Question: what is the role of local planning in this process? how does a reconceptualization of local planning towards communicative rationality help us on these other scales? can studies of neighborhood- and city-scale planning events help us understand larger phenomena of global change?

Further Questions: what methods are useful for addressing this type of problem? what information do we need from stakeholders-on-the-ground to carry out annalysis? which/what analysis(ses) are useful in a broad sense?

the philosophy of transport modeling (draft)

a new paper by timms from the most recent issue of transportation caught my eye and is the subject of this post. entitled "transport models, philosophy and language" the author attempts to ask a fundamental question about transportation modeling in general: "is it reasonable to expect any transport model to produce accurate results over a medium/long term time horizon, even if the effects of inaccurate exogenous inputs are 'screened out'?" wow. a serious question to ask. to answer it, timms turns to the philosophy of science for direction.

i was going to comment on the fact that accuracy is not the most important quality of a transport model. what we want is for it to be useful for us and our planning purposes. with respect to climate change, we want a travel demand model that can approximate traveler responses to policies aimed at climate change mitigation. timms headed me off during his discussion of the positivist influence on transport modeling (i.e. that we should let the data speak for itself—this seems to me to be a very econometrics (as opposed to economics) way of thinking): "…pure positivism was in fact widely abandoned in the 1970s,to be replaced by … pragmatic positivism..." just how does he define pragmatic positivism? "pragmatic positivism downplays…the importance of model accuracy … emphasising (sic) more a loosely conceived idea of model usefulness." hm. sounds like i'm influenced by the literature. i guess that's not the worst, and it's very nice to have the author investigating the assumptions of our modeling methods. however, we then learn that this approach is not really practical for long-term modeling, since the real-world data which can be used to calibrate and validate model results is displaced in time vis-à-vis model use (i.e. decisions are being made today based on a model that predicts travel in 2030--by the time 2030 rolls around, it's too late for us to do anything about today's decision).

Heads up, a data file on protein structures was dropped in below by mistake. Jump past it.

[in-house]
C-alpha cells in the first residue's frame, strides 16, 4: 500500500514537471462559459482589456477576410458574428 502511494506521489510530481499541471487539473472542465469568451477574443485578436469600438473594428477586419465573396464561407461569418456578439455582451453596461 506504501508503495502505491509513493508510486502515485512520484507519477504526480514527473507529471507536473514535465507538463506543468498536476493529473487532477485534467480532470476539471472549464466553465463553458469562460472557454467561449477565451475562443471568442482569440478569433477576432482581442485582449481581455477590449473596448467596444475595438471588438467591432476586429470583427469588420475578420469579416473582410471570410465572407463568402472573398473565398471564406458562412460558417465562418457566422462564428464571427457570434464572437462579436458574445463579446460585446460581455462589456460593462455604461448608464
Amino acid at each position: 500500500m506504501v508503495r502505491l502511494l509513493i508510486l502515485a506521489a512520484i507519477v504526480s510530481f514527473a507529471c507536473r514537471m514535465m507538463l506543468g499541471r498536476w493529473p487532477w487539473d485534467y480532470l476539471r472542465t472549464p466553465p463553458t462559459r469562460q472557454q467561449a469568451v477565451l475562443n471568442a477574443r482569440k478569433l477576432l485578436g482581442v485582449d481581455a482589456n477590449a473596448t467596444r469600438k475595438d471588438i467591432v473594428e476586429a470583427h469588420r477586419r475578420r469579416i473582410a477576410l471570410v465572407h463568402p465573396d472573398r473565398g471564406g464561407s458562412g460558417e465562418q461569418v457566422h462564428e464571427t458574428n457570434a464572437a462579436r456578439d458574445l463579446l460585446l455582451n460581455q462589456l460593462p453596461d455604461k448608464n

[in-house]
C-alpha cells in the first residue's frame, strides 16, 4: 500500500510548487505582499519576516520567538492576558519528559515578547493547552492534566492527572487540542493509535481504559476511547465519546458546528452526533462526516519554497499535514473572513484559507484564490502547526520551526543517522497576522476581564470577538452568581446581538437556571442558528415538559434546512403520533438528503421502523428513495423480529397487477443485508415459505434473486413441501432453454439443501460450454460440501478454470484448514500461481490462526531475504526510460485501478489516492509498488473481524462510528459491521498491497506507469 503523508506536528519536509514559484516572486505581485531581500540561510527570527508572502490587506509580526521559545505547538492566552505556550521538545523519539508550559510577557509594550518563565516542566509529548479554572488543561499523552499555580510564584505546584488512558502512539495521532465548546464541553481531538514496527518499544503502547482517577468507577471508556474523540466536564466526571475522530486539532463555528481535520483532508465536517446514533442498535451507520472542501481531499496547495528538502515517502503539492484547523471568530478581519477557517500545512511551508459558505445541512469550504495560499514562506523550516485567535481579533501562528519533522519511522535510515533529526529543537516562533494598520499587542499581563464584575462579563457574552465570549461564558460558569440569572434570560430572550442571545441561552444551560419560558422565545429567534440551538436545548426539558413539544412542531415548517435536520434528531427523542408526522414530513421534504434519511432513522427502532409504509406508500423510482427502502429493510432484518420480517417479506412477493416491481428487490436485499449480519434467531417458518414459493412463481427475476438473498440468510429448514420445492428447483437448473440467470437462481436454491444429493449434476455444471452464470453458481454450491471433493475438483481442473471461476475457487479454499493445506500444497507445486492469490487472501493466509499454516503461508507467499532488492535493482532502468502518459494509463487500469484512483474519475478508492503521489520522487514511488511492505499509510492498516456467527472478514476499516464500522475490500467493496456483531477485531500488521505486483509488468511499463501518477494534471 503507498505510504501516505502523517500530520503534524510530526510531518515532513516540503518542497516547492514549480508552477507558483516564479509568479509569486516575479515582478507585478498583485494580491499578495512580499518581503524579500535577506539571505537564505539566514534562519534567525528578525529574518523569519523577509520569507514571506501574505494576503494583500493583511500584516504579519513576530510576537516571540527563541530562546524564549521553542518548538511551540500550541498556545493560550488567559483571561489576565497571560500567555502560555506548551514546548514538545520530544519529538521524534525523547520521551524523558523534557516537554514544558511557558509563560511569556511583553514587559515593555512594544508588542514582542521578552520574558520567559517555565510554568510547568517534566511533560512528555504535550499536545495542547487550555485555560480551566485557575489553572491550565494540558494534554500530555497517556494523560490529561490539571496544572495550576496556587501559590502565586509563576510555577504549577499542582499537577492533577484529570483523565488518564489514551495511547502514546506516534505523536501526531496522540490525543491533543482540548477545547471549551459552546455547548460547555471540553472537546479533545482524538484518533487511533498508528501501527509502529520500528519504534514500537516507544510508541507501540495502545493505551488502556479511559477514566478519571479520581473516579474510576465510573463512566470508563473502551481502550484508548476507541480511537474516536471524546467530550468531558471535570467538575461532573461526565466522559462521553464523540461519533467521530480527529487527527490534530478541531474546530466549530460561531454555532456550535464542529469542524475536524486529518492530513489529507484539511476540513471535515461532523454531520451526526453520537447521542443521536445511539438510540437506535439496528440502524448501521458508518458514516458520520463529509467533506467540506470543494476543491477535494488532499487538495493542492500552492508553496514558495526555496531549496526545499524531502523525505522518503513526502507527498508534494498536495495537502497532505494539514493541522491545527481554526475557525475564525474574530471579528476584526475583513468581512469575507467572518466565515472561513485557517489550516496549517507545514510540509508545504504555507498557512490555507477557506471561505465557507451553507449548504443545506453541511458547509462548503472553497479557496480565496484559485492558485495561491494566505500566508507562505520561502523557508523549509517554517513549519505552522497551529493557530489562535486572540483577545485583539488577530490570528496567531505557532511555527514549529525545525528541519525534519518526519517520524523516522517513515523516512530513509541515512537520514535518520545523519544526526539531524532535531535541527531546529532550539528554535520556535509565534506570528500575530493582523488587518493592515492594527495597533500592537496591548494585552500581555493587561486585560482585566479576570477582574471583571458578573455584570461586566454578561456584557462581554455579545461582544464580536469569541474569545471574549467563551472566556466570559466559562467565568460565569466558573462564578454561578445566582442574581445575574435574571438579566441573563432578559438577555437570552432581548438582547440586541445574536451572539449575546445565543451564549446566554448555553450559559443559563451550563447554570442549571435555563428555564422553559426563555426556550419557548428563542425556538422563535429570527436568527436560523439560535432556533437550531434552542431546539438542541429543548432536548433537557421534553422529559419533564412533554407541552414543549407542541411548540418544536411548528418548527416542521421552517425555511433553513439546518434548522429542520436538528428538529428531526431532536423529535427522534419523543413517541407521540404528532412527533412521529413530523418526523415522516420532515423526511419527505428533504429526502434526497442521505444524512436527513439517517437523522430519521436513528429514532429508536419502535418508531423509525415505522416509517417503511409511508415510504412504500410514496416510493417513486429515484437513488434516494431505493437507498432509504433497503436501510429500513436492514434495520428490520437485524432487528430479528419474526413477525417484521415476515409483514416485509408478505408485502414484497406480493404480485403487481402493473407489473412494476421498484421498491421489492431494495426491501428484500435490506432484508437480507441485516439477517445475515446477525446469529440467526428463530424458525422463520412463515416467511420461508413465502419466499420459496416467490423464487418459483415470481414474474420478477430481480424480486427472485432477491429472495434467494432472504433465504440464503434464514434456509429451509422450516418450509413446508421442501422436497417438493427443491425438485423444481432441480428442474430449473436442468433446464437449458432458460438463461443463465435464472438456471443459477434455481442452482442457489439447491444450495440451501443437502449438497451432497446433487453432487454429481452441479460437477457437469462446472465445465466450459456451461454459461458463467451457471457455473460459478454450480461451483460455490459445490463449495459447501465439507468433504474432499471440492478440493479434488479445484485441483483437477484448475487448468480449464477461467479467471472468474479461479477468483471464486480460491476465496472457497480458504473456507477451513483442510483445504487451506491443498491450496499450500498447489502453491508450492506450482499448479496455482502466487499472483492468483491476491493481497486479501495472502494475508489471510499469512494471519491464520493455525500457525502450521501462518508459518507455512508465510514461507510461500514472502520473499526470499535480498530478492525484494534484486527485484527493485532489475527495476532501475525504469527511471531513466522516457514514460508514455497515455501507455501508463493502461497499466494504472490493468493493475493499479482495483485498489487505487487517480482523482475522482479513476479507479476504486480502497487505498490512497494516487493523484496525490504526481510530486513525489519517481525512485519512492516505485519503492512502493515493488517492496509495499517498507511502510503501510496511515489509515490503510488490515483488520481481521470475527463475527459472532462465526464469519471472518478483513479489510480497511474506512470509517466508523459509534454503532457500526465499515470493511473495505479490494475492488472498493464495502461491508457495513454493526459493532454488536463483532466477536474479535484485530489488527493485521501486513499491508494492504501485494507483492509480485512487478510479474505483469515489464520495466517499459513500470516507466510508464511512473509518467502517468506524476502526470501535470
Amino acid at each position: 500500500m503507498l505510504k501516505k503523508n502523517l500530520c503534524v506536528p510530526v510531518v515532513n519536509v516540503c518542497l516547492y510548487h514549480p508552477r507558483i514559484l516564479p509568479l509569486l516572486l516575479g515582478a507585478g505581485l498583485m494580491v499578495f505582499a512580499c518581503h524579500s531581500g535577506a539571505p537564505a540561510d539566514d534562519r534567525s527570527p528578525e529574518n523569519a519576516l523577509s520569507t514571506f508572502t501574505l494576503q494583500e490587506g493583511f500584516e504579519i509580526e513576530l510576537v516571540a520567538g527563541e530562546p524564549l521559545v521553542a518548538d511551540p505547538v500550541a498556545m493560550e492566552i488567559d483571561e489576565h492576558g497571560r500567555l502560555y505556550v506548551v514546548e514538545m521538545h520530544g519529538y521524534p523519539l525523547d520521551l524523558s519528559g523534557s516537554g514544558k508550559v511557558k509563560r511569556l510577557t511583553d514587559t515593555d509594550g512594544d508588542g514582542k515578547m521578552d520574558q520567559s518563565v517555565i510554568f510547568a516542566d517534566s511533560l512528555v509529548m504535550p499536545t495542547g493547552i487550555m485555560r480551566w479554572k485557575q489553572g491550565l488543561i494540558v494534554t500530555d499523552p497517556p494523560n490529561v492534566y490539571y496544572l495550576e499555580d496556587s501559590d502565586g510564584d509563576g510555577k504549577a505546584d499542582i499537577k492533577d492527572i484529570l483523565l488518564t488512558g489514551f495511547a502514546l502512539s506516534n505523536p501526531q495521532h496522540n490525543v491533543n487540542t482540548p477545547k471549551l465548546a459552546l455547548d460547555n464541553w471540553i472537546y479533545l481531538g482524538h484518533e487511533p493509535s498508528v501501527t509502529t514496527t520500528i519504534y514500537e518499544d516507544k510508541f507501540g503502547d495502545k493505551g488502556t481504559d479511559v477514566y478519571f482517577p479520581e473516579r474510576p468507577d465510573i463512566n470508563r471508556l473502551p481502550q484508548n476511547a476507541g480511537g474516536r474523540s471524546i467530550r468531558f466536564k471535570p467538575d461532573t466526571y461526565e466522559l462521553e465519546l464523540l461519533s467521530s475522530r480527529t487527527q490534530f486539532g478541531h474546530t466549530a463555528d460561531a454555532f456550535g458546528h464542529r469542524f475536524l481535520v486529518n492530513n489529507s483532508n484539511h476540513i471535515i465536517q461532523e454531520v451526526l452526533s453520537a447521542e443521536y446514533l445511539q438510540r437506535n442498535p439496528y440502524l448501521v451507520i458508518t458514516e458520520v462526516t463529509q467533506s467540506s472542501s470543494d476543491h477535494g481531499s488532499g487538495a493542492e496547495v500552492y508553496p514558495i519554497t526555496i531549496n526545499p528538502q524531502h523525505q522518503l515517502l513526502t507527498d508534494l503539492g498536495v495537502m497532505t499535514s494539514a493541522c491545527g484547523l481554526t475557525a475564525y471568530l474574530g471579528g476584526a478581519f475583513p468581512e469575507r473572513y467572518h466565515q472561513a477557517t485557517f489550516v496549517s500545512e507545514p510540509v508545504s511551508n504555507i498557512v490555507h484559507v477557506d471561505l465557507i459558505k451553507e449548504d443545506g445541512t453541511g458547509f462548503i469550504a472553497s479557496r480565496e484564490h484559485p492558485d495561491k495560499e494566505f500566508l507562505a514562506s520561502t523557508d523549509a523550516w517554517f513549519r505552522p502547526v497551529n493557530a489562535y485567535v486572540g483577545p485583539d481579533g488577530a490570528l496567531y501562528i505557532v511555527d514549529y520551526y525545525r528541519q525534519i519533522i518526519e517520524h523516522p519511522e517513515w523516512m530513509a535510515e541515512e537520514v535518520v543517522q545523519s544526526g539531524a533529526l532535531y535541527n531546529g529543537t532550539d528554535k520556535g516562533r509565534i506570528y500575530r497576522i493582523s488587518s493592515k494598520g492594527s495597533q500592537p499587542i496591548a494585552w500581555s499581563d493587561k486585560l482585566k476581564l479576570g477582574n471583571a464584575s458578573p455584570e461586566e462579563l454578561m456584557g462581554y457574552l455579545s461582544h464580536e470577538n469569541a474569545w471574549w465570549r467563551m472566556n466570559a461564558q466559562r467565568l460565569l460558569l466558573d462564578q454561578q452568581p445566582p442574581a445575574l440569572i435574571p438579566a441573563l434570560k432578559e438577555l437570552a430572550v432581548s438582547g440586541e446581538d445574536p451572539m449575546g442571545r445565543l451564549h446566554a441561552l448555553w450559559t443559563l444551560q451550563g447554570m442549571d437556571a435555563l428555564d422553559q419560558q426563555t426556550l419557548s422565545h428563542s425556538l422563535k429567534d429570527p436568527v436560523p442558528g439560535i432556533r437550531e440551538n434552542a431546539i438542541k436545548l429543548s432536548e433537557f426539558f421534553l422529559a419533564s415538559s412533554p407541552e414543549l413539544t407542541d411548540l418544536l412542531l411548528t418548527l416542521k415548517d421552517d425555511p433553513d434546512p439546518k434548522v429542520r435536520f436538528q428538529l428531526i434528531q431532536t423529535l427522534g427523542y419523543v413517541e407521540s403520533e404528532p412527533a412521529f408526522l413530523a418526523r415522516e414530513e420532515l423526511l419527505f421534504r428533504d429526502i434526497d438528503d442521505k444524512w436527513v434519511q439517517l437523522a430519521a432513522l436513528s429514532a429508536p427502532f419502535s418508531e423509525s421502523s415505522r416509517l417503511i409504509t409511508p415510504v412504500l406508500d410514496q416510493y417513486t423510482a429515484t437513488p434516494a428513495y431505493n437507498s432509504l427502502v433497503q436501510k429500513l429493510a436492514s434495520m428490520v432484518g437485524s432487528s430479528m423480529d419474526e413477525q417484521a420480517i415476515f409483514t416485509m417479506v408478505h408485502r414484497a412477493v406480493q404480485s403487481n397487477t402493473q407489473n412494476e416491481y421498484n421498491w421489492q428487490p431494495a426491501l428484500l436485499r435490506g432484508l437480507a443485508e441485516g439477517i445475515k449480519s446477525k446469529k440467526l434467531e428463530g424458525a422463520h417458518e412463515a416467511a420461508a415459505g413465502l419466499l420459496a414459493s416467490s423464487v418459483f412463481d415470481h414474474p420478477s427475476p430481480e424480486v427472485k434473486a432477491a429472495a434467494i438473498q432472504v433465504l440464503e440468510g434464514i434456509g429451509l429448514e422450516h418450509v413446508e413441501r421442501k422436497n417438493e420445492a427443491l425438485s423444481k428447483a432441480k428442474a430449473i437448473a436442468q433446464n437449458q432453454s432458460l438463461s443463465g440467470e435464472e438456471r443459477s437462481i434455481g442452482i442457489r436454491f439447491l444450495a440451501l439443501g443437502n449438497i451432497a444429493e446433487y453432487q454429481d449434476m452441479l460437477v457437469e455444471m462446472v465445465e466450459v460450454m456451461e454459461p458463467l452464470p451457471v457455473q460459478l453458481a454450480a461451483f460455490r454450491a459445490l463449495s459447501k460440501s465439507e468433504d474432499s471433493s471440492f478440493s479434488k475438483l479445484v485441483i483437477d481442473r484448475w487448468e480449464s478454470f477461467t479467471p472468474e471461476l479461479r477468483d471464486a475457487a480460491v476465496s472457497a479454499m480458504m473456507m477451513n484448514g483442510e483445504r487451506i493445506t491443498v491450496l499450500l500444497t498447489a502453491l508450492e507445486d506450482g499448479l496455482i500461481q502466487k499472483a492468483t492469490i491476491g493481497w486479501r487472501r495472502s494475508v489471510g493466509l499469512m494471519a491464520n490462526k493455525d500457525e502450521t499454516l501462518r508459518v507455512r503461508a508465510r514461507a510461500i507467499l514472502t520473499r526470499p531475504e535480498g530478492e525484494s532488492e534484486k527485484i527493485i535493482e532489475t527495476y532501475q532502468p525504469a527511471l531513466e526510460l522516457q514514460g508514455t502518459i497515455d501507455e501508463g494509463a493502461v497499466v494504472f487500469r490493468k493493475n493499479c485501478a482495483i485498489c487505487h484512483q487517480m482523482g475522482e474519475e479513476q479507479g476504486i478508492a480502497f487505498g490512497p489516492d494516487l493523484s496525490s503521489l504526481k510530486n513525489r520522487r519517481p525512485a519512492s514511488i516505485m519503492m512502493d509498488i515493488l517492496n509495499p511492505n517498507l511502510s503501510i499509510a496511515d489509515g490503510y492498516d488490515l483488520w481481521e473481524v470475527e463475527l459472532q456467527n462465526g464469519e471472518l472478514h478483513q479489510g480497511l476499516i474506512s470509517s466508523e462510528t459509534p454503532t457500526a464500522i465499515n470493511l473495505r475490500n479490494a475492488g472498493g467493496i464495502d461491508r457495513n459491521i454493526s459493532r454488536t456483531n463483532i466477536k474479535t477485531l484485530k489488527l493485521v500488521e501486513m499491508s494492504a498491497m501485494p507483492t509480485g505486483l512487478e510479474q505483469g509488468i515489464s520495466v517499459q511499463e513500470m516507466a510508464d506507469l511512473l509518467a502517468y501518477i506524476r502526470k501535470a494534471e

the nugget is that we should begin to think about models in terms of how they're actually used which is as linguistic tools in a communicative planning process. this just means that models should give us insights into system operation and help us communicate those insights to stakeholders.

the main problem i had with the paper was that its conclusion that "…there is a need for a widescale (paradigmatic) change in the field of transport modeling, in terms of both its underlying philosophy and practice." while i agree with this statement, it was simply not supported by the type of analysis provided. additionally, the notion that "[s]uch changes…would be greatly aided if transport modelers were to become more aware of formal philosophical concepts and arguments, in particular from Continental philosophy, and were to incorporate the insights from such philosophy in their writing about models," is hilarious. i'd be the first to encourage more teaching of philosophy to undergraduate engineering students, the future transportation modelers. but, srsly? there would be an uproar. expecting current practitioners to pick up habermas is also not bloody likely. so i felt there was also a disconnect between what was realistically possible in terms of baby steps and what the author had suggested. i am not discouraging this type of inquiry. frankly, i think it's excellent scholarship and i'm really pleased that transportation chose to publish it. it's precisely the type of multidisciplinary work i'd like to pursue.

Monday, April 14, 2008

majora carter TED talk